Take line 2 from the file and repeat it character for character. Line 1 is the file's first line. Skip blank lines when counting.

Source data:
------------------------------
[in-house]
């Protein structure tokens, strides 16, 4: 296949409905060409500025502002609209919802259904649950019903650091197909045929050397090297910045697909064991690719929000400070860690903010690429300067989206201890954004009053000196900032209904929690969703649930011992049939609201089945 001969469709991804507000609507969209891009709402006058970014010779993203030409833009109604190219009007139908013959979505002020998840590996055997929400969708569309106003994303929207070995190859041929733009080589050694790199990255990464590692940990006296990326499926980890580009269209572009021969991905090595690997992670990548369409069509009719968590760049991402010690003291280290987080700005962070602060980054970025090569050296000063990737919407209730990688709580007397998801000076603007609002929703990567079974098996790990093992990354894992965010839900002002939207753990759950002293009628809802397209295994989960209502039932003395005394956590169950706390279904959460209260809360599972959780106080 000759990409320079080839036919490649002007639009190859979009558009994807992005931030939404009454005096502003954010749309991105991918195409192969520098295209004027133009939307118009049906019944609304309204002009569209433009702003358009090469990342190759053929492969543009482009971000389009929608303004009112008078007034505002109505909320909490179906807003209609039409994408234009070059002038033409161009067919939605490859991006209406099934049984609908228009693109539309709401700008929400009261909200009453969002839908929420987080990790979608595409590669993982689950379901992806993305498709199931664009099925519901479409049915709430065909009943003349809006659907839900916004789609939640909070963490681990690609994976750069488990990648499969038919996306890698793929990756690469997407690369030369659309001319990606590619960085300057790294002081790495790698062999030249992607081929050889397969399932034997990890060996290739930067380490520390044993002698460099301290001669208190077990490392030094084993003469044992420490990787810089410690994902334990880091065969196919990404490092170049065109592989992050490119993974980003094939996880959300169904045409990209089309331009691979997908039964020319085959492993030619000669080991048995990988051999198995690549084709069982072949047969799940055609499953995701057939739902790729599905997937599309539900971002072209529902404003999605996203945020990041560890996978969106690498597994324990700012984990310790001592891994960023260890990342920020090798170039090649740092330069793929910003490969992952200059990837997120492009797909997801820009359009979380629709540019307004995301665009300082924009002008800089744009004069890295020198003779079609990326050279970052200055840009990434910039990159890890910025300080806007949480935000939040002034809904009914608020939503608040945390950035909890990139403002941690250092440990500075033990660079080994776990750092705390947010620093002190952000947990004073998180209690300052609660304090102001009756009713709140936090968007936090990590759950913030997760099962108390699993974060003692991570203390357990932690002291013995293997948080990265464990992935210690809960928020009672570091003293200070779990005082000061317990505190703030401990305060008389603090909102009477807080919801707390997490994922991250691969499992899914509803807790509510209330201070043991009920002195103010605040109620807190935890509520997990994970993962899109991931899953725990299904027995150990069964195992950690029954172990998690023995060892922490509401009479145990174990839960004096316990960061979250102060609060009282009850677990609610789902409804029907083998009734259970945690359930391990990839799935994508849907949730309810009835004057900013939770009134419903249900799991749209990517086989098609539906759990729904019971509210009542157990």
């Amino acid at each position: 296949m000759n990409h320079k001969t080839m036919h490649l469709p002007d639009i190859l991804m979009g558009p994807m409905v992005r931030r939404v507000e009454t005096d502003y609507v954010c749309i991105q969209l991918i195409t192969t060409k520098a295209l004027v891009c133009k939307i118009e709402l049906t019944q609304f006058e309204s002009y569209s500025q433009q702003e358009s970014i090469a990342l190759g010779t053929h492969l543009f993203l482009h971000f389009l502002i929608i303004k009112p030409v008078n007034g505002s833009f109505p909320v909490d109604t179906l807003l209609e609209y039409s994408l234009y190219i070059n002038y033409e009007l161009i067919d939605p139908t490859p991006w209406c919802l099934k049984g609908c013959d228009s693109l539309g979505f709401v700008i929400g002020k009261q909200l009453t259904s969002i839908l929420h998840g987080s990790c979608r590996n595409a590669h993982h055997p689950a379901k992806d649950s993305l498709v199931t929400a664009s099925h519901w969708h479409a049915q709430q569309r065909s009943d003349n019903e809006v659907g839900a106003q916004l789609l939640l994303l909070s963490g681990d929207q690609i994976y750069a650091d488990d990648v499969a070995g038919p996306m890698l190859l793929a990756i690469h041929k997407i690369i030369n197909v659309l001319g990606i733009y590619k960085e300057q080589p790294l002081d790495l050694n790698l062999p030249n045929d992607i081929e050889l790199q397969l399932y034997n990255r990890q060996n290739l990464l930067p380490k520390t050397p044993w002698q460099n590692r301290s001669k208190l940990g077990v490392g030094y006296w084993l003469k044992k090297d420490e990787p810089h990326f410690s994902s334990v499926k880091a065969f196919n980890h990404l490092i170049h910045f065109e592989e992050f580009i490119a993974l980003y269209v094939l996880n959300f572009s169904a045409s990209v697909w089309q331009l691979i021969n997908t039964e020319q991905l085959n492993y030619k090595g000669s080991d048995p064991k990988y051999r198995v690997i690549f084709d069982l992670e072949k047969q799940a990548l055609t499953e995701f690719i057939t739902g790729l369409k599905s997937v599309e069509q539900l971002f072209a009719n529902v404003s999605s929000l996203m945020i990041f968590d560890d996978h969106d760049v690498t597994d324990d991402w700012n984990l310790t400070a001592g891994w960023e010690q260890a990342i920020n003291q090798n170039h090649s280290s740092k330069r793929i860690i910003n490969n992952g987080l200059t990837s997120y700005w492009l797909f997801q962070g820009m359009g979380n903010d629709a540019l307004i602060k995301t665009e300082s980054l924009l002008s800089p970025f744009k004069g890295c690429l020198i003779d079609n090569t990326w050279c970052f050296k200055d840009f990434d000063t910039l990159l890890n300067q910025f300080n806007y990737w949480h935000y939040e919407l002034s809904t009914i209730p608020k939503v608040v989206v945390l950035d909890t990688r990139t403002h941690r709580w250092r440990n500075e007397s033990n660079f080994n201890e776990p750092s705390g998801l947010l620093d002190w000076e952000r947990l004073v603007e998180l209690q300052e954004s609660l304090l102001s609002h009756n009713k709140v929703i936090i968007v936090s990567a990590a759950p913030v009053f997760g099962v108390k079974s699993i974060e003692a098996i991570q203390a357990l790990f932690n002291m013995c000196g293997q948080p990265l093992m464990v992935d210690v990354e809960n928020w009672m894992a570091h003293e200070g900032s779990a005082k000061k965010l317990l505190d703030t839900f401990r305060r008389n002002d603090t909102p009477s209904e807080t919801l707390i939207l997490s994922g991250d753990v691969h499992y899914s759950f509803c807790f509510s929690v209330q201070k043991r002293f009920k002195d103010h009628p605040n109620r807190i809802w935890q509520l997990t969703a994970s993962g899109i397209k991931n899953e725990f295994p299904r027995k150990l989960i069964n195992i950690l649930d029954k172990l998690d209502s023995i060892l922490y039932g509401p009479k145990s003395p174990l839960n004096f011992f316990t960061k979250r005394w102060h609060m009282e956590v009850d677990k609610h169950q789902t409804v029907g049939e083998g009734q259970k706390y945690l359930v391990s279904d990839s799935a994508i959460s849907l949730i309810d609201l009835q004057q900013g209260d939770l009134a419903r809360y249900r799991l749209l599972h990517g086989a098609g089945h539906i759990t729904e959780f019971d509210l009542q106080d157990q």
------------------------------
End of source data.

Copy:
């Protein structure tokens, strides 16, 4: 296949409905060409500025502002609209919802259904649950019903650091197909045929050397090297910045697909064991690719929000400070860690903010690429300067989206201890954004009053000196900032209904929690969703649930011992049939609201089945 001969469709991804507000609507969209891009709402006058970014010779993203030409833009109604190219009007139908013959979505002020998840590996055997929400969708569309106003994303929207070995190859041929733009080589050694790199990255990464590692940990006296990326499926980890580009269209572009021969991905090595690997992670990548369409069509009719968590760049991402010690003291280290987080700005962070602060980054970025090569050296000063990737919407209730990688709580007397998801000076603007609002929703990567079974098996790990093992990354894992965010839900002002939207753990759950002293009628809802397209295994989960209502039932003395005394956590169950706390279904959460209260809360599972959780106080 000759990409320079080839036919490649002007639009190859979009558009994807992005931030939404009454005096502003954010749309991105991918195409192969520098295209004027133009939307118009049906019944609304309204002009569209433009702003358009090469990342190759053929492969543009482009971000389009929608303004009112008078007034505002109505909320909490179906807003209609039409994408234009070059002038033409161009067919939605490859991006209406099934049984609908228009693109539309709401700008929400009261909200009453969002839908929420987080990790979608595409590669993982689950379901992806993305498709199931664009099925519901479409049915709430065909009943003349809006659907839900916004789609939640909070963490681990690609994976750069488990990648499969038919996306890698793929990756690469997407690369030369659309001319990606590619960085300057790294002081790495790698062999030249992607081929050889397969399932034997990890060996290739930067380490520390044993002698460099301290001669208190077990490392030094084993003469044992420490990787810089410690994902334990880091065969196919990404490092170049065109592989992050490119993974980003094939996880959300169904045409990209089309331009691979997908039964020319085959492993030619000669080991048995990988051999198995690549084709069982072949047969799940055609499953995701057939739902790729599905997937599309539900971002072209529902404003999605996203945020990041560890996978969106690498597994324990700012984990310790001592891994960023260890990342920020090798170039090649740092330069793929910003490969992952200059990837997120492009797909997801820009359009979380629709540019307004995301665009300082924009002008800089744009004069890295020198003779079609990326050279970052200055840009990434910039990159890890910025300080806007949480935000939040002034809904009914608020939503608040945390950035909890990139403002941690250092440990500075033990660079080994776990750092705390947010620093002190952000947990004073998180209690300052609660304090102001009756009713709140936090968007936090990590759950913030997760099962108390699993974060003692991570203390357990932690002291013995293997948080990265464990992935210690809960928020009672570091003293200070779990005082000061317990505190703030401990305060008389603090909102009477807080919801707390997490994922991250691969499992899914509803807790509510209330201070043991009920002195103010605040109620807190935890509520997990994970993962899109991931899953725990299904027995150990069964195992950690029954172990998690023995060892922490509401009479145990174990839960004096316990960061979250102060609060009282009850677990609610789902409804029907083998009734259970945690359930391990990839799935994508849907949730309810009835004057900013939770009134419903249900799991749209990517086989098609539906759990729904019971509210009542157990």